News - April 19, 2007

Foreign students trying to bail out International Club

The International Club Association (ICA) in Wageningen is looking for a new building. International students have asked the University to help out, but so far without success.

ICA rents the building on the corner of the Marijkeweg and the Lawickse Allee. After having a contract with the municipality of Wageningen for twenty years, ICA has recently had a series of user-agreements for shorter periods, instead of a permanent contract. ‘The municipality is not giving us any assurance about how long we can stay here. The only thing we know for sure is that if the contract is cancelled, we’ll have to move out within three months,’ says MSc student Dasa Vorechovska from the Czech Republic, who is a volunteer at the club. This uncertainty is preventing the club from making any investments, especially because there are rumours going round that apartments will be built on the site in the near future. ‘We are desperately looking for another building,’ says Dasa.

Because of the importance of the ICA to international students, the club asked the University for help. Not financial help, but with providing a new building that is suitable for their activities. However, the University has refused. ‘ICA is not part of Wageningen UR and it is not like we support other bars where international students go as well,’ says Wageningen UR spokesman Simon Vink.

But the International Club is more than just a bar, says Dasa. ‘It’s an important place for us when it comes to integration; not only with other foreign students, but also with local people and Dutch students. Student organisations are good too, but their focus is more on people who are staying for a shorter time. The International Club is for everyone, not just students. This makes us unique.’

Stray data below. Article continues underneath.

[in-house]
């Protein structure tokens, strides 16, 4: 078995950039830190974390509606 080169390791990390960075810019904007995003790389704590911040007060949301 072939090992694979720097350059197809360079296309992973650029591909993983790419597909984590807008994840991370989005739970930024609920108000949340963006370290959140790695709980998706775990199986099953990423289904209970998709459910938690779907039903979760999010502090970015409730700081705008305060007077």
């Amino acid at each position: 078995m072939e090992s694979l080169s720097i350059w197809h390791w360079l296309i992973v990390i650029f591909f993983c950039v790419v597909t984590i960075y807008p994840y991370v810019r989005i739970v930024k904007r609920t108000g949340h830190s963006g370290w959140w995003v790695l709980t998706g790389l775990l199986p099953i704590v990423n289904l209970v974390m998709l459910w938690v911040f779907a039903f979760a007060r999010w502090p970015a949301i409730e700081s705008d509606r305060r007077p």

To try and convince the University, Dasa is collecting signatures. About 200 students have already signed. ‘It shows how important this place is for international students,’ she says. But the University is not budging on the matter. ‘We support the international student organisations, Erasmus Student Network (ESN) and the International Student Organisation Wageningen (ISOW). They provide integration opportunities as well, for example the parties ISOW organises regularly at Unitas.’

‘But the International Club is very important to us too,’ says Elke Klaassen, an ISOW board member. Besides the parties at Unitas, ISOW organises smaller parties at the International Club at least once a month, and these are open to non-students too. ‘Students also come to us asking if we can help with organising special theme evenings, like an Italian or Colombian night. We can only do this because we are able to make use of the International Club building.’ The good relations between ICA and ISOW mean both are open to the idea of sharing a building. As long as they both retain their own identity, the representatives of the two groups are quick to add.

‘It is not that we have no sympathy for ICA,’ responds Vink. ‘But, apart from the fact that ICA is not part of Wageningen UR, we don’t have any buildings that are suitable for their needs. It would require a catering licence and sound-proofing at least.’

Dasa, however, still finds this difficult to accept. ‘The university and the municipality are so proud about being international, but they don’t support us. We are not asking them for financial support, but simply if they can provide a space. It might be difficult to find a good place, but the University has many buildings which are not being used. With a bit of effort it must be possible to find something.’

‘Tell them to get in touch with Vastgoed en Bouwzaken, like any other organisation looking for space,’ is Vink’s final comment. ‘They’ll know whether there’s a suitable building and where.’